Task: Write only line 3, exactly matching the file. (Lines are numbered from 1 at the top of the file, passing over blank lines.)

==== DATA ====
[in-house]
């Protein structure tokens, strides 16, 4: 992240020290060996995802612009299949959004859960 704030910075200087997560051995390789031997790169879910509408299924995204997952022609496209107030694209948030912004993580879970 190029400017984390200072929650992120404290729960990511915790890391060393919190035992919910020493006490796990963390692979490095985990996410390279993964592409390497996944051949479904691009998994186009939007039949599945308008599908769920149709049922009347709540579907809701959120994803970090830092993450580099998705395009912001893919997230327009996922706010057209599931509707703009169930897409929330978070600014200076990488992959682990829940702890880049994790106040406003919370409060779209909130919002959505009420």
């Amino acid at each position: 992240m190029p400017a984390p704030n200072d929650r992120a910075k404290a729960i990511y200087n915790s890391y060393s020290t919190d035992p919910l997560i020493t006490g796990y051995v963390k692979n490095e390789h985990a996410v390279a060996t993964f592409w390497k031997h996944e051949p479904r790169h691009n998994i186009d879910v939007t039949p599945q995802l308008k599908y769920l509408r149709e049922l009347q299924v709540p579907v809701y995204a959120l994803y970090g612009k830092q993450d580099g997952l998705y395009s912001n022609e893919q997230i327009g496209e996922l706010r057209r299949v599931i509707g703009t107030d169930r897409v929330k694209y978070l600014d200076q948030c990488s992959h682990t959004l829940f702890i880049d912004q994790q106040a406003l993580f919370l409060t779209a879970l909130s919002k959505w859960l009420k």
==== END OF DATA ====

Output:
């Amino acid at each position: 992240m190029p400017a984390p704030n200072d929650r992120a910075k404290a729960i990511y200087n915790s890391y060393s020290t919190d035992p919910l997560i020493t006490g796990y051995v963390k692979n490095e390789h985990a996410v390279a060996t993964f592409w390497k031997h996944e051949p479904r790169h691009n998994i186009d879910v939007t039949p599945q995802l308008k599908y769920l509408r149709e049922l009347q299924v709540p579907v809701y995204a959120l994803y970090g612009k830092q993450d580099g997952l998705y395009s912001n022609e893919q997230i327009g496209e996922l706010r057209r299949v599931i509707g703009t107030d169930r897409v929330k694209y978070l600014d200076q948030c990488s992959h682990t959004l829940f702890i880049d912004q994790q106040a406003l993580f919370l409060t779209a879970l909130s919002k959505w859960l009420k």